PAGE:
Put together a short, emailable PDF crammed with fantastic ideas, demonstrating unique thinking and doing. Then, in real life, projects can be expanded, personal work shown, stories shared, and it all ends happily ever after.
A handy checklist of dos and don’ts before you press send.
Do send a short PDF. Don’t send a 56-page magnum opus – you’ll have nothing for the next stage. Downloadable zip files? Dropbox links? No. Crashed computer, waiting to happen.
Do include a link to your site – as long as it doesn’t look like every other designer’s website. Your site’s navigation shouldn’t overpower or undermine the work.
Do take care. You’d be amazed how many emails johnson banks get asking to work at Wolff Olins. Or how much they’re looking forward to meeting Michael Banks. True.
Do spellcheck. It’s already painfully obvious that most designers cannot spell. You don’t need to hammer it home.
Your Cycling Proficiency badge, killer GCSE results, that logo for your Uncle’s wine bar? Lovely. But what matters most is where you studied, your grade, where you’ve worked and what you’ve done.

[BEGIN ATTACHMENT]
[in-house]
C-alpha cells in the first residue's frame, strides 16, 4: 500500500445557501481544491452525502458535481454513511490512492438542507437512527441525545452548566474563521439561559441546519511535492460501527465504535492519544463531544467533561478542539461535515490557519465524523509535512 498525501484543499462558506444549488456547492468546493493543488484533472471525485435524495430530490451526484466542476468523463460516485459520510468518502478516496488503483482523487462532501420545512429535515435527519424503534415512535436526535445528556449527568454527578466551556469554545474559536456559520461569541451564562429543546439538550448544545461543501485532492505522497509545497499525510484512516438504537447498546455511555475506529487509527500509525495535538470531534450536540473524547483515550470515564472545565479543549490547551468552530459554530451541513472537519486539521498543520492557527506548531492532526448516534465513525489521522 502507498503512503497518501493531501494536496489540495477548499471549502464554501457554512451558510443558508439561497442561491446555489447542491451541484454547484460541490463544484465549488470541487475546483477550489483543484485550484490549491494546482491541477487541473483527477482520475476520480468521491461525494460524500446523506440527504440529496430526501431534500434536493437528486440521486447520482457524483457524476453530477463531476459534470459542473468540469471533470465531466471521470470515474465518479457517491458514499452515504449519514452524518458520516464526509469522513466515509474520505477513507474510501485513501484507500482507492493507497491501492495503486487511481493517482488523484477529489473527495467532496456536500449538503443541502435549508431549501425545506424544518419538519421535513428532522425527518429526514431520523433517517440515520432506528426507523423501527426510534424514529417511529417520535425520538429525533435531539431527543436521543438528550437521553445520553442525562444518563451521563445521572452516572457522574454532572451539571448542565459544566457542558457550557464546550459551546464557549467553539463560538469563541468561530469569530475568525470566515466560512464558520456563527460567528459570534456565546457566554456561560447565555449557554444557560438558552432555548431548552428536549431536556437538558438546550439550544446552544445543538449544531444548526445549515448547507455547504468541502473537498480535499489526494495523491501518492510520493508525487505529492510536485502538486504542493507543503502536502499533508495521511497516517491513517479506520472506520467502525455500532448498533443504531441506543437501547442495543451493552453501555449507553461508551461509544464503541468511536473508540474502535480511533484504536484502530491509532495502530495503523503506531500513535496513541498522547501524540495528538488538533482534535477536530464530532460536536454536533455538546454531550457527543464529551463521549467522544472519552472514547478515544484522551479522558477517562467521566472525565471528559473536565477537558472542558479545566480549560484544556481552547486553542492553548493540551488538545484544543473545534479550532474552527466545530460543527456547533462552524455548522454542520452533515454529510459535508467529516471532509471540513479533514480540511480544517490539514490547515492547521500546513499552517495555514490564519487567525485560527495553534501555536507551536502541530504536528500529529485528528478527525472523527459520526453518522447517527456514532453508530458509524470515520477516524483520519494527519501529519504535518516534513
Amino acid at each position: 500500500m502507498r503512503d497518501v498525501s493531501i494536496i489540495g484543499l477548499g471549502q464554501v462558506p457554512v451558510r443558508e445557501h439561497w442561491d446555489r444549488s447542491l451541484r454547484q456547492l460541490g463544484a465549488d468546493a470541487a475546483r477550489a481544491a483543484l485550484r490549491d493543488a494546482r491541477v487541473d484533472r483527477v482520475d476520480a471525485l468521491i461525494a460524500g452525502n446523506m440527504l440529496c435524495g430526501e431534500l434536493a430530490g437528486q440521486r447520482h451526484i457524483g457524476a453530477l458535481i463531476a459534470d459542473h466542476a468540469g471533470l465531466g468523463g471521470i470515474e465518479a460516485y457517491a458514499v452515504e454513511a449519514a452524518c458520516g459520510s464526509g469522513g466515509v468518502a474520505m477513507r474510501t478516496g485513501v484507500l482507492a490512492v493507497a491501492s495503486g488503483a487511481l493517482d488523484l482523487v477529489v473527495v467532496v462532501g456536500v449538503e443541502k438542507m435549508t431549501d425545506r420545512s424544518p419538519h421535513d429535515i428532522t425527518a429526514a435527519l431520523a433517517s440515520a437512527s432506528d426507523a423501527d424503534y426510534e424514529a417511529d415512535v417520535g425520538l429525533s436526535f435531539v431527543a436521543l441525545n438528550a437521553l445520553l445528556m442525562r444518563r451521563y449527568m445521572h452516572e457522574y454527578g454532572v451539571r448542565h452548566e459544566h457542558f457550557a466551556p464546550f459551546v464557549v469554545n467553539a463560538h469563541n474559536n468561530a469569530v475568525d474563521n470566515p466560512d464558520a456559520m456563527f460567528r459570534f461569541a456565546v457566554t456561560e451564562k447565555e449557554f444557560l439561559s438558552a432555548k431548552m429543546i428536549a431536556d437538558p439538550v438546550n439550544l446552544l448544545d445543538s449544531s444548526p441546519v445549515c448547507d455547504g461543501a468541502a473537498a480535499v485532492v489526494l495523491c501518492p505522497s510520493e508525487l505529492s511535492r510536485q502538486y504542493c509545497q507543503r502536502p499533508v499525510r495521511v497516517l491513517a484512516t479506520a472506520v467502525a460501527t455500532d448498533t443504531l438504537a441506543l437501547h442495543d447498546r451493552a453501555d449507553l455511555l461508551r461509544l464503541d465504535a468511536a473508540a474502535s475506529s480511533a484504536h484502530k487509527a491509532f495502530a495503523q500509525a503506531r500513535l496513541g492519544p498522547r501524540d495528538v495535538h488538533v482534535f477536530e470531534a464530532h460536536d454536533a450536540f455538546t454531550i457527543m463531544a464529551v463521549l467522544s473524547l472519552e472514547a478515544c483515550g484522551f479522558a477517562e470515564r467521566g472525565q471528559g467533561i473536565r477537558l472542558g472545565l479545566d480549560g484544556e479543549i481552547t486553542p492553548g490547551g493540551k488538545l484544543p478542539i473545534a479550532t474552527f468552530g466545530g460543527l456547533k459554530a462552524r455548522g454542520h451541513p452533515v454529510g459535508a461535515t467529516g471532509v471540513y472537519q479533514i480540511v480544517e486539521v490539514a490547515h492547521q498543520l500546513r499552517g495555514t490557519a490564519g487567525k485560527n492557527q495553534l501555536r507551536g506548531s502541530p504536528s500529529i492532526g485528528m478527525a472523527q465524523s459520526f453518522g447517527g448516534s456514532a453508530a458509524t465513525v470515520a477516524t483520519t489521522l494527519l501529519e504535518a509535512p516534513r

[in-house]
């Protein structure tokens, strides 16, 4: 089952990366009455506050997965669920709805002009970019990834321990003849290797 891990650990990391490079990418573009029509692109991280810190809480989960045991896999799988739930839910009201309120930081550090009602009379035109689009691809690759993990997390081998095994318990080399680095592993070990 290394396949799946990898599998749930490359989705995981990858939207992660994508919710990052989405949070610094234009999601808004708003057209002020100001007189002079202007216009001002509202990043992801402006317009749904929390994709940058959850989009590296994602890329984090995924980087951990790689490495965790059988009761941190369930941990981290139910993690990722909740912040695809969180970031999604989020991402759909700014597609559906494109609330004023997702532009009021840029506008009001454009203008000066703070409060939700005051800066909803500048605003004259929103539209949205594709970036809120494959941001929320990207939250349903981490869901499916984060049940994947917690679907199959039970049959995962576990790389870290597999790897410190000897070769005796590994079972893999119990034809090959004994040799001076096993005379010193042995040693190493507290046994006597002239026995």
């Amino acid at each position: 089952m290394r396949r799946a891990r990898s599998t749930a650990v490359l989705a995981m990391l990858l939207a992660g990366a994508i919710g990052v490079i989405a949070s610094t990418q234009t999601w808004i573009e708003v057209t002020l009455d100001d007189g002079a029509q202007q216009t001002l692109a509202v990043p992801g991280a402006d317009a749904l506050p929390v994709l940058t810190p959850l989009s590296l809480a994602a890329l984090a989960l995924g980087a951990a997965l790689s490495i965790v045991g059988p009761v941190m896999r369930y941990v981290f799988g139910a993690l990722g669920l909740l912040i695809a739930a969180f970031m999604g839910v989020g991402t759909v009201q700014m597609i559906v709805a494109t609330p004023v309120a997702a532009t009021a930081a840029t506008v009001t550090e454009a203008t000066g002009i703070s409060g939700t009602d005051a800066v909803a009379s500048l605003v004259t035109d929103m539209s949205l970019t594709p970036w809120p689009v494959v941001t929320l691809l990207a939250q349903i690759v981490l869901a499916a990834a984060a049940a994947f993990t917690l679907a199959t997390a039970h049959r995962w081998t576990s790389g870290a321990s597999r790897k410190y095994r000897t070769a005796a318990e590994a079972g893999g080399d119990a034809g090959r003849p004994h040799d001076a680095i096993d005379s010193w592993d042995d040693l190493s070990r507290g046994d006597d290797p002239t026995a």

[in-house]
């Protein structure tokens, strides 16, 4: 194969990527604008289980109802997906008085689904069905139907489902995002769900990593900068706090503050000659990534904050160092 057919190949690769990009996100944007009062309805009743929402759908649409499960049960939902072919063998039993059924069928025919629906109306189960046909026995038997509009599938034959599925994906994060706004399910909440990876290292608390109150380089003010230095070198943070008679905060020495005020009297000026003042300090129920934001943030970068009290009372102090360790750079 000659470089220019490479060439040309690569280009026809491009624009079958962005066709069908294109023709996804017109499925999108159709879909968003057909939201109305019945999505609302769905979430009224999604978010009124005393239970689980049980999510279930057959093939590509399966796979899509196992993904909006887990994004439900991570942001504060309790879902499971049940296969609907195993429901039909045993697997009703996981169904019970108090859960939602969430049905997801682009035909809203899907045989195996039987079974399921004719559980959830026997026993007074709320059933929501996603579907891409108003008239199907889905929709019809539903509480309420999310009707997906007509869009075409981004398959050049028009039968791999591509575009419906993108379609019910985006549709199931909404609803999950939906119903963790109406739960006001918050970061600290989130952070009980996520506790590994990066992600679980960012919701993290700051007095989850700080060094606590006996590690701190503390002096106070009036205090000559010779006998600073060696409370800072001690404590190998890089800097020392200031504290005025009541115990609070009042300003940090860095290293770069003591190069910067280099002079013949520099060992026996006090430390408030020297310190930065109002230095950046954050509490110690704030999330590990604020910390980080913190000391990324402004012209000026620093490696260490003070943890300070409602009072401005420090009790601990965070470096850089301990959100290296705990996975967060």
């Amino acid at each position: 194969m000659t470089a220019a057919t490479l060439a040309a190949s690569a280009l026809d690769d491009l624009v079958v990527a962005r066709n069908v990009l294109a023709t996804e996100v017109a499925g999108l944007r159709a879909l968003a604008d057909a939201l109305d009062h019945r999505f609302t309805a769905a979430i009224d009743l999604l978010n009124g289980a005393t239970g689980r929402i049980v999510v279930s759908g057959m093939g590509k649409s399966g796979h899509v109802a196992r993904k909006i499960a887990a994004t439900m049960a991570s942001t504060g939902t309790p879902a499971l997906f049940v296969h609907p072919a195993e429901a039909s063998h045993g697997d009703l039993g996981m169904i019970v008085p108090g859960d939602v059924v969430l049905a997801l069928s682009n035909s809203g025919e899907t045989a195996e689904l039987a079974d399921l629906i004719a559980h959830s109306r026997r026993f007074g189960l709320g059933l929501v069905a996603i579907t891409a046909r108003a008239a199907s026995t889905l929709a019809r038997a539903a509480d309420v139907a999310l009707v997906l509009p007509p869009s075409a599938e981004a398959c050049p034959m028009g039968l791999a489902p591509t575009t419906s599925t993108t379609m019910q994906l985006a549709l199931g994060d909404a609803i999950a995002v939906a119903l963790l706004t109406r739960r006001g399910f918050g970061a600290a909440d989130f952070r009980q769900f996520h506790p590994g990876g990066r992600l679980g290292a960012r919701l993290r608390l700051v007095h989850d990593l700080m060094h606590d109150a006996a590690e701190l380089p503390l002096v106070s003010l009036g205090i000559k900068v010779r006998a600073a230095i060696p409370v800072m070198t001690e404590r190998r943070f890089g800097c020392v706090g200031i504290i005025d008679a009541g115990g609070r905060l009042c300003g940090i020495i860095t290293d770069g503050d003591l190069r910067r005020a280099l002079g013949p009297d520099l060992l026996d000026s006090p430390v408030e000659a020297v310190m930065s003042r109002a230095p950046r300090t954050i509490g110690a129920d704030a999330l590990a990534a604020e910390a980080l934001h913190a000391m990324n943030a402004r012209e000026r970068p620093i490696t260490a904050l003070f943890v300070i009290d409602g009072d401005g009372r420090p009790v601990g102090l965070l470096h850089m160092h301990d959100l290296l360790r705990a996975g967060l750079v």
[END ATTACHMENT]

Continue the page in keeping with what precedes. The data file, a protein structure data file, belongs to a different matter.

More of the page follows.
Don’t show work that isn’t up to scratch. Never apologise for dodgy ideas: take them out or redo them.
Don’t pass off other people’s work as yours. It will come out in the wash, believe me.
Do study your targets. Take johnson banks – we don’t do packaging. So, please don’t send us packaging projects, unless they are unlike any other piece of packaging we’ve ever seen before.
Do demonstrate potential. Don’t grumble about the lack of opportunities on your course, or in your job, to do decent work. Develop killer ideas at the weekends and show, that given the chance, you’ll shine.
Done all that? Now you’re ready for Step Two.
Michael Johnson is Creative Director and Principal of johnson banks, the branding agency he set up in 1992.